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Students help children navigate court system

Court Appointed Special Advocates (CASA) of Peoria offers Bradley students, faculty, and staff the opportunity to support the safety and well-being of abused and neglected children who are moving through the judicial system. CASA is a national volunteer organization. Student volunteers can build their resumes with real-world experiences, be involved in the community, and earn internship hours through the program. Upon completion of 30 hours of training, volunteers are sworn in as officers of the juvenile court. 

PAM PERRILLES ’03 EMBA ’13, executive director of CASA of Peoria, and attorney Nicole Meyer, director of Bradley’s Pre-Law Center, met last spring to discuss involving Bradley with the program. “Our students can gain a great deal from this program, and this program can gain a lot from Bradley students,” Meyer said.

Online

Visit casapeoria.org for more information about the organization, including how to become involved.

AVRIEN ANDERSON ’13, a German language major, completed CASA’s training program last winter and is an active volunteer. Anderson said the training was thorough and included an explanation of the court process, reasons a child may be taken from a home, and the responsibilities of a CASA volunteer. After the training, she felt prepared for a case and recommends this program to “anyone who wants to be in education, social work, or wants to see kids do well.” 

A volunteer’s responsibility includes meeting with the child to observe and ask questions. The volunteer then reports the findings to the judge, who takes that information into consideration when issuing a ruling. Unlike the general public, CASA volunteers can observe juvenile trials and hearings; the only other people allowed in the courtroom are the child, the guardian ad litem, attorneys, social workers, and the judge. 

CASA training is open to students who are juniors or seniors, or over the age 21. By the end of 2012, four more Bradley students had completed the training: DEREK CANTU ’13, CASSANDRA THOUSAND ’14, CAMILLE BOONE ’14, and CORINNE STUBER ’14

Once trained, volunteers are asked to give 10 hours each month, but most give more. “CASA is known for being that constant in the child’s life, and that’s what the Bradley student is,” Meyer said. “Some children don’t have any constants. They have relatives or friends in and out of their lives, but if they know that CASA is going to be there throughout the legal process, it helps.”

Since students may graduate before a case is complete, Bradley volunteers are always paired with another CASA volunteer who can continue with the case. “I haven’t seen a case to the end yet, but I can imagine there being a feeling of accomplishment — a feeling like you’ve done something right in the world,” Anderson said.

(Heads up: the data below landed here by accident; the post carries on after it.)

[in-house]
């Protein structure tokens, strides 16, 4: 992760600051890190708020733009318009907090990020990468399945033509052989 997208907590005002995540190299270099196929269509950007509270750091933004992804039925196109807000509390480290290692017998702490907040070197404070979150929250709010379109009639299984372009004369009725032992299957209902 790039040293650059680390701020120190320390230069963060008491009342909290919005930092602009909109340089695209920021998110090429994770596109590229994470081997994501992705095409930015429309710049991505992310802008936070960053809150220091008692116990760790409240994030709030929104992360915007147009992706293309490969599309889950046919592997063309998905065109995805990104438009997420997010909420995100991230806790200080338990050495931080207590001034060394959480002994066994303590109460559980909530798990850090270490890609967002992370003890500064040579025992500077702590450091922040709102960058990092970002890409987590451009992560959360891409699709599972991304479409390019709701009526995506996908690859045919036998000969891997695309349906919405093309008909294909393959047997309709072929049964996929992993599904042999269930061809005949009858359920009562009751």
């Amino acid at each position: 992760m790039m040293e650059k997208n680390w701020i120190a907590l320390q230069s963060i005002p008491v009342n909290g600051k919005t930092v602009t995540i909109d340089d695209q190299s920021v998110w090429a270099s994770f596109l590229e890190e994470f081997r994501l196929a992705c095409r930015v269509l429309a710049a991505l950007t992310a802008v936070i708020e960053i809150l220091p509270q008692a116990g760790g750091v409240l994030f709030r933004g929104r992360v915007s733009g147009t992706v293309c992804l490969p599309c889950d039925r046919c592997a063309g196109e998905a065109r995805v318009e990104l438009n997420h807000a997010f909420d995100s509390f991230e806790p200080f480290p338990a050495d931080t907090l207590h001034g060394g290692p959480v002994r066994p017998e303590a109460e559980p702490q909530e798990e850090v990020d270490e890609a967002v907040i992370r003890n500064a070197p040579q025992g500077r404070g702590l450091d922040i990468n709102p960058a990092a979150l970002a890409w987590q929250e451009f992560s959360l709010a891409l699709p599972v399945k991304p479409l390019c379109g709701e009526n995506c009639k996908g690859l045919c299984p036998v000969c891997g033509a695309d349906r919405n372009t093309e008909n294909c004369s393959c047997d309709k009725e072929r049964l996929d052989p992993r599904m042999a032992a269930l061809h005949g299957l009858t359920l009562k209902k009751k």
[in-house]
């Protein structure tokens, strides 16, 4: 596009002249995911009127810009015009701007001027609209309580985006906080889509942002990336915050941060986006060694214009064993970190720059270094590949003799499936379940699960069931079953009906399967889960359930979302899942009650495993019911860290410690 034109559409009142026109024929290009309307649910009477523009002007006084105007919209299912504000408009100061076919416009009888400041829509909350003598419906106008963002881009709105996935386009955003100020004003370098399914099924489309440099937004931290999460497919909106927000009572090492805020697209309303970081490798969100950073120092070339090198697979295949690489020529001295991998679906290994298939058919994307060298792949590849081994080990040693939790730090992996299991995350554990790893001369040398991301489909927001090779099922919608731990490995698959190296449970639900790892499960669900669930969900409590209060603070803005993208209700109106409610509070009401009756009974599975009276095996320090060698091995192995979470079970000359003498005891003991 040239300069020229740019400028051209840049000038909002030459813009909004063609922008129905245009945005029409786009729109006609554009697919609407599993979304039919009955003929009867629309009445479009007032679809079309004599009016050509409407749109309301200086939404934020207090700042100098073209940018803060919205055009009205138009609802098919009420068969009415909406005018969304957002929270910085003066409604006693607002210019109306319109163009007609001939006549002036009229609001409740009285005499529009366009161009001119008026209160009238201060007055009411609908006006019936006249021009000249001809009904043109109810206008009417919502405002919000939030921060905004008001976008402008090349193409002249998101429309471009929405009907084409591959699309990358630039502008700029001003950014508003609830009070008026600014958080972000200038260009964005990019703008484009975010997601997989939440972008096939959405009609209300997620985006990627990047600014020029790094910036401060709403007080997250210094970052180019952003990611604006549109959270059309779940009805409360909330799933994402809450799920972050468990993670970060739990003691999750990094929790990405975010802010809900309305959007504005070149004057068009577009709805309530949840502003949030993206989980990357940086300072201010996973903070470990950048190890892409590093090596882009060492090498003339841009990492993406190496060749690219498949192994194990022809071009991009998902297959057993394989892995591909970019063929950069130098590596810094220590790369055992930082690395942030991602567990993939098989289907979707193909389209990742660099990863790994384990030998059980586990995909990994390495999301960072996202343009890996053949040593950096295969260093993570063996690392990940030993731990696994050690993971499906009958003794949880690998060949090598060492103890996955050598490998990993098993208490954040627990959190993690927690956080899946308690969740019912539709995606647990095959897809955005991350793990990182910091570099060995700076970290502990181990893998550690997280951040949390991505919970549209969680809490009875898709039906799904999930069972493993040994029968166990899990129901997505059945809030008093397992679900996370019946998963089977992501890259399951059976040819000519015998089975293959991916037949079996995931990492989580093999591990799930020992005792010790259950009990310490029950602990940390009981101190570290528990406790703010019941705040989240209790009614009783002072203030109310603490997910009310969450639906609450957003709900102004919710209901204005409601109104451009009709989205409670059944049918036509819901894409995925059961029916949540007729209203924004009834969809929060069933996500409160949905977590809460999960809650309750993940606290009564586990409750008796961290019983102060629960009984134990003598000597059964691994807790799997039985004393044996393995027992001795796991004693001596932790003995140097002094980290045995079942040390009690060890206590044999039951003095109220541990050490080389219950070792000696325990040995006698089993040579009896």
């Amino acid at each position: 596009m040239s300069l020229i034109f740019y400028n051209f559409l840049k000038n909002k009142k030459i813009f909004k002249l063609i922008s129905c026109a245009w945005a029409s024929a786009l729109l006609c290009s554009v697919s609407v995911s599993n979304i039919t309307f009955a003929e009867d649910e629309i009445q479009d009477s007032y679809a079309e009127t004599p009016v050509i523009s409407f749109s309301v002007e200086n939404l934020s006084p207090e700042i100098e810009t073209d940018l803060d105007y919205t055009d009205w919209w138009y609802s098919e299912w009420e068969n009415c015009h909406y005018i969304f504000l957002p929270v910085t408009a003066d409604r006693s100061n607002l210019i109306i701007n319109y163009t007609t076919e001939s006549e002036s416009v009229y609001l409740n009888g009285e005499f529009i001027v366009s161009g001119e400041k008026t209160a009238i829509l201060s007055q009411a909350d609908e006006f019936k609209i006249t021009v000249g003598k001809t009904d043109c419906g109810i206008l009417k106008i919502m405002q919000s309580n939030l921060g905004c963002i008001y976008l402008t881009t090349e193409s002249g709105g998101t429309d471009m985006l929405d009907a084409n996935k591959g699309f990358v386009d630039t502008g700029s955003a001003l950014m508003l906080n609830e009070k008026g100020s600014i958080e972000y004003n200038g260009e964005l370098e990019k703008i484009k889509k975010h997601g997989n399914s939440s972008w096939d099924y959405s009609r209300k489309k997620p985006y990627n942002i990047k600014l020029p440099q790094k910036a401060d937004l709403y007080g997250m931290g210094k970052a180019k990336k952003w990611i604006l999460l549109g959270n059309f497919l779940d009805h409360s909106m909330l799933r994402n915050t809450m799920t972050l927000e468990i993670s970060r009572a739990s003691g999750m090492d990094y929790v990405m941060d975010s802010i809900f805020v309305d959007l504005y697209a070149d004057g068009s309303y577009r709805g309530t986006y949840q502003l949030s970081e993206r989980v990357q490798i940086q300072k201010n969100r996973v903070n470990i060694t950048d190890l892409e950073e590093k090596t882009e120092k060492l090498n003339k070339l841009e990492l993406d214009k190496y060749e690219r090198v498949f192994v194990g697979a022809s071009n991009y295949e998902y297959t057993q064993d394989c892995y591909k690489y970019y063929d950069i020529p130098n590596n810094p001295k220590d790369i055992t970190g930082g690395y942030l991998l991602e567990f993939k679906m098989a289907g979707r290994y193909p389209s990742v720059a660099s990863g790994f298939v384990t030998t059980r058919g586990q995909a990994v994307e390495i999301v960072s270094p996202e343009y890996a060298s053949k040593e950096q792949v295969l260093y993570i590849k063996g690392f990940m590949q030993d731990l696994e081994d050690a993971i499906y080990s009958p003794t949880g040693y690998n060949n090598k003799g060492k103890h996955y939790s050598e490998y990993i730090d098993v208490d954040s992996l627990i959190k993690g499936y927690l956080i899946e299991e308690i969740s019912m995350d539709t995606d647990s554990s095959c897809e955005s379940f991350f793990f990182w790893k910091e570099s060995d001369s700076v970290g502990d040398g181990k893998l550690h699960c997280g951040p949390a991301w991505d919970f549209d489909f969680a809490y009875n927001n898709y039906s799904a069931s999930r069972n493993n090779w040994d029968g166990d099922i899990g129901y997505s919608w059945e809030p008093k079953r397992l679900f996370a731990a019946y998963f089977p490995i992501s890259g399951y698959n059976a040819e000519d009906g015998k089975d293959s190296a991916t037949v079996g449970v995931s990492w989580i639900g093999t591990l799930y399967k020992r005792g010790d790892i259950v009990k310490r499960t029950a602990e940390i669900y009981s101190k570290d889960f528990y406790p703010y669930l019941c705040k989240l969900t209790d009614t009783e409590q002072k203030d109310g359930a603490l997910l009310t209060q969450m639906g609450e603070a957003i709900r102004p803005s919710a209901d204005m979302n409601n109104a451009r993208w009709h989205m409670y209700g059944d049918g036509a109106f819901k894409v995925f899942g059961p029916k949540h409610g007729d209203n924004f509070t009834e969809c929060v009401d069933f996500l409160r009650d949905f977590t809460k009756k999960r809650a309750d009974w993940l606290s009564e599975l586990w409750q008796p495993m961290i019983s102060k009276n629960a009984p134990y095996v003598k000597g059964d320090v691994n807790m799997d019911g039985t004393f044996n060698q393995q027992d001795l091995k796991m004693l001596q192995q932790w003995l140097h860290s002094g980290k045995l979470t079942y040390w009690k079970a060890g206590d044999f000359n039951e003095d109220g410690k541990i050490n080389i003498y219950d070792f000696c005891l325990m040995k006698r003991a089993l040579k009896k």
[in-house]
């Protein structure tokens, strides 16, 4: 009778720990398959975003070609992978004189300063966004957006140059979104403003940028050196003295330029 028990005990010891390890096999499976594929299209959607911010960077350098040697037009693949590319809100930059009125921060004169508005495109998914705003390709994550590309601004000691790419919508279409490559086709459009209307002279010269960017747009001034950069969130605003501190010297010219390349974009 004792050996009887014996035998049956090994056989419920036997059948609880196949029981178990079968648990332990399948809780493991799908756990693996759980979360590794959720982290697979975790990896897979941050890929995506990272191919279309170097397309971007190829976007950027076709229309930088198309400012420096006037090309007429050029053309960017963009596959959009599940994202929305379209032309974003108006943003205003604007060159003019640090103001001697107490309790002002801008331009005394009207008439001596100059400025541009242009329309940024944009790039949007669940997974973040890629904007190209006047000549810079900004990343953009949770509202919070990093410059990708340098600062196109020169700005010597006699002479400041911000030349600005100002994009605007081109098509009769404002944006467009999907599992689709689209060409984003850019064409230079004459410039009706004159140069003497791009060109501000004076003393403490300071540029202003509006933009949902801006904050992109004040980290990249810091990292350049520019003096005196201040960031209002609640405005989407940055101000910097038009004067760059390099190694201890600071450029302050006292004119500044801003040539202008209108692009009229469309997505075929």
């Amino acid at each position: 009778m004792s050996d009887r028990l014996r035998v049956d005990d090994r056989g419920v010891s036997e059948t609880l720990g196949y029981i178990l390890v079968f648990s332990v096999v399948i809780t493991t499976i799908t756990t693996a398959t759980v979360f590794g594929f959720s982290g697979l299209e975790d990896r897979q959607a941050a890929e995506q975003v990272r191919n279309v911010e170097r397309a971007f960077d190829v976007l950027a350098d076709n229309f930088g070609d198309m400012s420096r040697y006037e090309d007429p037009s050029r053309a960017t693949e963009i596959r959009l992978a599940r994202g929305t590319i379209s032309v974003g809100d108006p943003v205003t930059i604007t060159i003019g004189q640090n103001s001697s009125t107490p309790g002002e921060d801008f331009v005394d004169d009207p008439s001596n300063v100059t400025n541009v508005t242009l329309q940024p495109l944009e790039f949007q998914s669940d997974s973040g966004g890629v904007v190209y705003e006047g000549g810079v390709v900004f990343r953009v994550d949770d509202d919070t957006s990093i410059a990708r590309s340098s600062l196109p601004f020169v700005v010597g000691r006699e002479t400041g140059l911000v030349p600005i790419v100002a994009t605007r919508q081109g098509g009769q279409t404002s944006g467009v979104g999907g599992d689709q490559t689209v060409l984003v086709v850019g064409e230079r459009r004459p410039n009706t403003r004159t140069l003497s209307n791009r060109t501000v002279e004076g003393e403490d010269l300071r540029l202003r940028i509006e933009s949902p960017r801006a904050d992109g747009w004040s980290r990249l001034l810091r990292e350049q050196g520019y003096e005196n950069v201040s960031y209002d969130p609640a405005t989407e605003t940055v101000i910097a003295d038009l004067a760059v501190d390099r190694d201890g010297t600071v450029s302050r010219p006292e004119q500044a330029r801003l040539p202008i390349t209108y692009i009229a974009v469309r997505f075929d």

– Molly Dahlquist ’15

 


 

Recruiting Bradley talent at job fairs

Bradley University 2013 Job Fairs

Spring Job and Internship Fair
February 6
11 a.m. – 3 p.m.

Public Service and Summer Employment Fair
April 4
Noon – 2:30 p.m.

Part-time Employment Expo
August 27
10 a.m. – Noon

Fall Job and Internship Fair
September 19
11 a.m. – 3:30 p.m.

Nursing and Physical Therapy Career Fair
November 12
Noon – 3 p.m.

Online

Visit bradley.edu/scc to register to recruit at a job fair or to create an eRecruiting account.

Bradley’s 2013 job fairs are under way, and the Smith Career Center is soliciting employers’ participation. “Employers have the opportunity to find young Bradley talent with fresh ideas. Bradley students have learned the latest approaches, they’re experienced working in teams, and they’re strong communicators,” said JANE LINNENBURGER, MA ’79, executive director of the Career Center. Bradley also offers employers access to a free eRecruiting service that can be used to promote job openings or view Bradley candidates’ resumes.

The 2012 Fall Job and Internship Fair attracted 160 employers. Of the more than 300 representatives, 151 recruiters were Bradley alumni. “We encourage alumni to come back to identify students who have similar qualifications as they do,” Linnenburger said. “We receive very positive feedback from employers about the talent of Bradley candidates they currently employ, and that’s why many employers return here time and time again.”

If employers cannot attend the job fairs, Bradley offers other ways to engage with students. An account can be created in eRecruiting through the Career Center’s website, which employers can use to post jobs and internships. In addition, employers can request access to the online resume book that enables them to search for Bradley candidates who fit their job openings. They can also set up interviews with students on campus and conduct employer information sessions. 

– Molly Dahlquist ’15

 


 

Kiplinger’s places Bradley in top 100

Online

View Kiplinger’s complete list at bradley.edu/go/ht-kiplingers. 

For the fourth consecutive year, Kiplinger’s Personal Finance ranks Bradley among the nation’s top 100 best values in private universities.

Ranked 86th based on academic quality and affordability, Bradley offers the 10th lowest total annual cost of all the institutions on the list at $38,164. The University is one of only five schools in Illinois to be included in the top 100 and the only one outside of the Chicago area.

In addition to cost data — tuition, fees, room, board, and books — Kiplinger’s also factors in admission rates, test scores of incoming freshmen, graduation rates, and financial aid.